Australia

They call me “Macca’s”. That’s not my name. That’s not my name.

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ImageMcDonald’s restaurants are publicly recognized in six of the seven continents on the planet. The world famous company claims to operate in 119 countries, with over 33,000 restaurants worldwide.

Whoa.

Now with this much branding, how could McDonald’s possibly relate to smaller, more intimate communities?

McDonald’s Australia CMO Mark Lollback knew just the answer.

This year in January, the world famous company changed its name to Macca’s at 13 restaurant locations throughout the country in celebration of Australia Day and its 40th anniversary.

Studies have shown that over 50 per cent of Australians have adopted the bubbly nickname for the world’s most beloved burger joint.

“Aussies are extremely proud of who we are and where we’re from, and part of being an Aussie or being accepted by Aussies is to be given a nickname – it’s a unique and defining element of Australian culture.” – Mark Lollback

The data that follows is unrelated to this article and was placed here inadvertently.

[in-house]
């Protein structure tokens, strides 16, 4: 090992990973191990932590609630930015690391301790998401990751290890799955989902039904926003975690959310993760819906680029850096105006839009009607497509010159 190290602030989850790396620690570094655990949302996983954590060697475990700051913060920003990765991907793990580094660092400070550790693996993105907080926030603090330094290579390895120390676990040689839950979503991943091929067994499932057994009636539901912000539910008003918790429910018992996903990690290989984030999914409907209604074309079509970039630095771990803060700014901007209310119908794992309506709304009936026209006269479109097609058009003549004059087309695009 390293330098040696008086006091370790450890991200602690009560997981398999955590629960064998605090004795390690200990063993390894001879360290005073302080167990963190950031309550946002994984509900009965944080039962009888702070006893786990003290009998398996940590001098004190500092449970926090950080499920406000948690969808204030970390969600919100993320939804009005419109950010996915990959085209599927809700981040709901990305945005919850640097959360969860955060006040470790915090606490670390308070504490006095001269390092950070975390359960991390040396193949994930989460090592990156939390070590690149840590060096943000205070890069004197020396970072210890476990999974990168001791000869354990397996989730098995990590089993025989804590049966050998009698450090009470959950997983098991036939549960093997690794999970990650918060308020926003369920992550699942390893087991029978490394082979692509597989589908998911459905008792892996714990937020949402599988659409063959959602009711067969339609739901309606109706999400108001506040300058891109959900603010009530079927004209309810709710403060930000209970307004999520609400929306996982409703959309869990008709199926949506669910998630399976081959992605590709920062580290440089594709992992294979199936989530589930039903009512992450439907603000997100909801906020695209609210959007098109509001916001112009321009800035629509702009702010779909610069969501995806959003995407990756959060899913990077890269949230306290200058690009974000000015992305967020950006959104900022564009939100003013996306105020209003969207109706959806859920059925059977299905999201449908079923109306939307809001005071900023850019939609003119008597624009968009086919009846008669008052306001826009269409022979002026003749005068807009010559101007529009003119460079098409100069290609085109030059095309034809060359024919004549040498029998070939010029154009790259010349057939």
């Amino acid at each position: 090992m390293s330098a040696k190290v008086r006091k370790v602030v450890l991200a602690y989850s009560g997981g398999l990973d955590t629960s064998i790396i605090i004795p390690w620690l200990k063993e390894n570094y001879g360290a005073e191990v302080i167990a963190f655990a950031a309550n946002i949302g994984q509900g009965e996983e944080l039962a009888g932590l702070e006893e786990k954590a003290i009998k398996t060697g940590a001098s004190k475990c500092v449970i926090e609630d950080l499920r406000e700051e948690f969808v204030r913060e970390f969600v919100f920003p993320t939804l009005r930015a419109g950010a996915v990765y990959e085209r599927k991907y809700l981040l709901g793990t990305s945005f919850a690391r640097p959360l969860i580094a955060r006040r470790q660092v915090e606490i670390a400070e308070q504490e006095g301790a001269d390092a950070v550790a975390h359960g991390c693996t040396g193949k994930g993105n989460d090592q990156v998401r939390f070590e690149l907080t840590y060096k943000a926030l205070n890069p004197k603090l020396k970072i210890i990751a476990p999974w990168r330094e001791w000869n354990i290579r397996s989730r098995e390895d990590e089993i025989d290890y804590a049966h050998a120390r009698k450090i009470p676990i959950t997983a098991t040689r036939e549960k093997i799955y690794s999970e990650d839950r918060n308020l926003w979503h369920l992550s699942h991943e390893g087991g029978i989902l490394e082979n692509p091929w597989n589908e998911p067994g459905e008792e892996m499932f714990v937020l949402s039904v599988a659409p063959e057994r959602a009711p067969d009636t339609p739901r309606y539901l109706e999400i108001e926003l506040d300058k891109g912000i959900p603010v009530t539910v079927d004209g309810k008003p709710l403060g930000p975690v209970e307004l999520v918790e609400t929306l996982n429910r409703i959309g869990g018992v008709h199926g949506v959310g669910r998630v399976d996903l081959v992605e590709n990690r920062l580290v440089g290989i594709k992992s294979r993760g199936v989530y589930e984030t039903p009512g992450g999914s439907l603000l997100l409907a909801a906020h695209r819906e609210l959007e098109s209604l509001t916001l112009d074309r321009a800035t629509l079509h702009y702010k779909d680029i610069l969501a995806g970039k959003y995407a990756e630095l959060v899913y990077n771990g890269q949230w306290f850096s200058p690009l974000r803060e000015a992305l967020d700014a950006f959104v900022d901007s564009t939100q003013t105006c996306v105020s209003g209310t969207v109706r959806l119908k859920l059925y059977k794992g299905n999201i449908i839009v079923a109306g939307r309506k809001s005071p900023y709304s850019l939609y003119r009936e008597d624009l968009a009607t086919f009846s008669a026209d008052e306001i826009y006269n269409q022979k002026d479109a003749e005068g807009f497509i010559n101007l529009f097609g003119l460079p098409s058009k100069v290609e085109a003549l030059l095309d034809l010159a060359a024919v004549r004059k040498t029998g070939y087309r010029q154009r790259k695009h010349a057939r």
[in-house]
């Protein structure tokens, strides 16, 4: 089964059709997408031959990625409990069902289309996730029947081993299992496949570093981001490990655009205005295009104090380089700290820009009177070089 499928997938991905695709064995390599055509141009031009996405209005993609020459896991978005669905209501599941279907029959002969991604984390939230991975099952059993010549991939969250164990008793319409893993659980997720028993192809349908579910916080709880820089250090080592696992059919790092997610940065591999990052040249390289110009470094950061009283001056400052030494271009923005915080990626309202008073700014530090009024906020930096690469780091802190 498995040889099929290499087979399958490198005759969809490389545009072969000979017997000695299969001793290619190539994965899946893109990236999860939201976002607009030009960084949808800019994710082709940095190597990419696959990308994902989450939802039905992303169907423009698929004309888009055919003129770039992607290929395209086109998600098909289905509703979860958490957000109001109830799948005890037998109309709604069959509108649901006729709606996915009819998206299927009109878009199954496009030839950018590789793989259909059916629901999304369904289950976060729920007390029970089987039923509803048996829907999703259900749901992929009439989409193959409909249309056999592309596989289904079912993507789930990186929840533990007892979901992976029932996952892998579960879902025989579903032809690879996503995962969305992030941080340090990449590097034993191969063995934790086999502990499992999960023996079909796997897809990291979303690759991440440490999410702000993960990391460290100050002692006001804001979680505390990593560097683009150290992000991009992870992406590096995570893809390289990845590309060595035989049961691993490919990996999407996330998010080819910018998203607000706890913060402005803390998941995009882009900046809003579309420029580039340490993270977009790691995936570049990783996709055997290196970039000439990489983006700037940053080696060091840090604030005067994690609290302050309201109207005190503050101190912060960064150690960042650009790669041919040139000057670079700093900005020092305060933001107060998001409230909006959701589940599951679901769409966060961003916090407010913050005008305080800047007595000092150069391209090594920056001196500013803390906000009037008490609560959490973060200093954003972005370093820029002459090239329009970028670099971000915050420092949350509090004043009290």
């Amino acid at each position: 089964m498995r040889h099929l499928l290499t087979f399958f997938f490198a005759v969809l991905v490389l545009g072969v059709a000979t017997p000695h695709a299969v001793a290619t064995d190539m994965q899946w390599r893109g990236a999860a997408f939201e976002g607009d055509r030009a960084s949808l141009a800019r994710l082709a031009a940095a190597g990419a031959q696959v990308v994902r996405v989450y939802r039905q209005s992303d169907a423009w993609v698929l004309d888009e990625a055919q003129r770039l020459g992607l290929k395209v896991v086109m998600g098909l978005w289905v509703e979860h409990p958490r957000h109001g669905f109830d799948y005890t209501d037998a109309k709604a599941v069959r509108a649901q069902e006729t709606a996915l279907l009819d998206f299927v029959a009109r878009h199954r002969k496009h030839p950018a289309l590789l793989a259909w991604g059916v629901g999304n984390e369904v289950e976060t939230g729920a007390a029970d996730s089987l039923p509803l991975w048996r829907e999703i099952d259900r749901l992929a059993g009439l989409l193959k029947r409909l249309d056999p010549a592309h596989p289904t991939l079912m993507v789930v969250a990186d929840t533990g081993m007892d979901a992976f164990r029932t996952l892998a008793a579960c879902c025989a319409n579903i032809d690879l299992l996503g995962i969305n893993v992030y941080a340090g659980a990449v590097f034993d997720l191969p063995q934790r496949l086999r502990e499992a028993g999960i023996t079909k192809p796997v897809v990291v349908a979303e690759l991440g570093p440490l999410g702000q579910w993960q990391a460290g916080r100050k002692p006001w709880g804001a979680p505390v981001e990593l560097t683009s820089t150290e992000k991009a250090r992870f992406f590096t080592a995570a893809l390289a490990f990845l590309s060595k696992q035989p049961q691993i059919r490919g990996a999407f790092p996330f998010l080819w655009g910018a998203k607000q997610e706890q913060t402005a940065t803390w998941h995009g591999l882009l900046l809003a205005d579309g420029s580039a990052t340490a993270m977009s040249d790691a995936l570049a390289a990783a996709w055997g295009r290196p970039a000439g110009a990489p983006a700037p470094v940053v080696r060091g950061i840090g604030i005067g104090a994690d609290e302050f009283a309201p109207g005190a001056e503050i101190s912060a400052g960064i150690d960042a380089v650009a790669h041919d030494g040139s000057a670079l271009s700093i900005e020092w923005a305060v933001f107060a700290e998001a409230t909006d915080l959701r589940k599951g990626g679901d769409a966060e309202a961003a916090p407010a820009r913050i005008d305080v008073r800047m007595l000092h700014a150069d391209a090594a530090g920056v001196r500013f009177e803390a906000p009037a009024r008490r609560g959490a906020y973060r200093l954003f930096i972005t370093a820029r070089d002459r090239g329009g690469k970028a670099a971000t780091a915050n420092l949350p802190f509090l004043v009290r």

As a Public Relations student, I find this campaign quite thoughtful and unique. Nicknames are used as a shorter pronunciation of a name or title, but can also be used as a connection between two people to strengthen their relationship. Lollback’s plan was to strengthen the company’s relationship with its Australian demographic by changing its brand to a commonly known nickname among the people.

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As part of the DDB campaign, McDonald’s used TV, print, digital, outdoor, PR and social executions to introduce their new Aussie Tastes Menu. McDonald’s could not have picked a better time to execute this PR Stunt. Physically changing the name on their signs occurred during the first week of January until February 4, during the nation’s holiday when morale was high. This was their final tactic for introducing their new Aussie Tastes Menu.

“One of McDonald’s strengths is our global consistency, but also our ability to meet customer demands locally.” – Mark Lollback

My name is Dylan Cain and I have more nicknames than I can count. Some people call me Dill, while others call me Cainer, Dilly, D-Man, or Dill-Pickle. The list goes on and on. When someone calls me by any nickname, I instantly feel special. McDonalds Australia took this idea upon them to further identify with their audience and make their campaign special, too.

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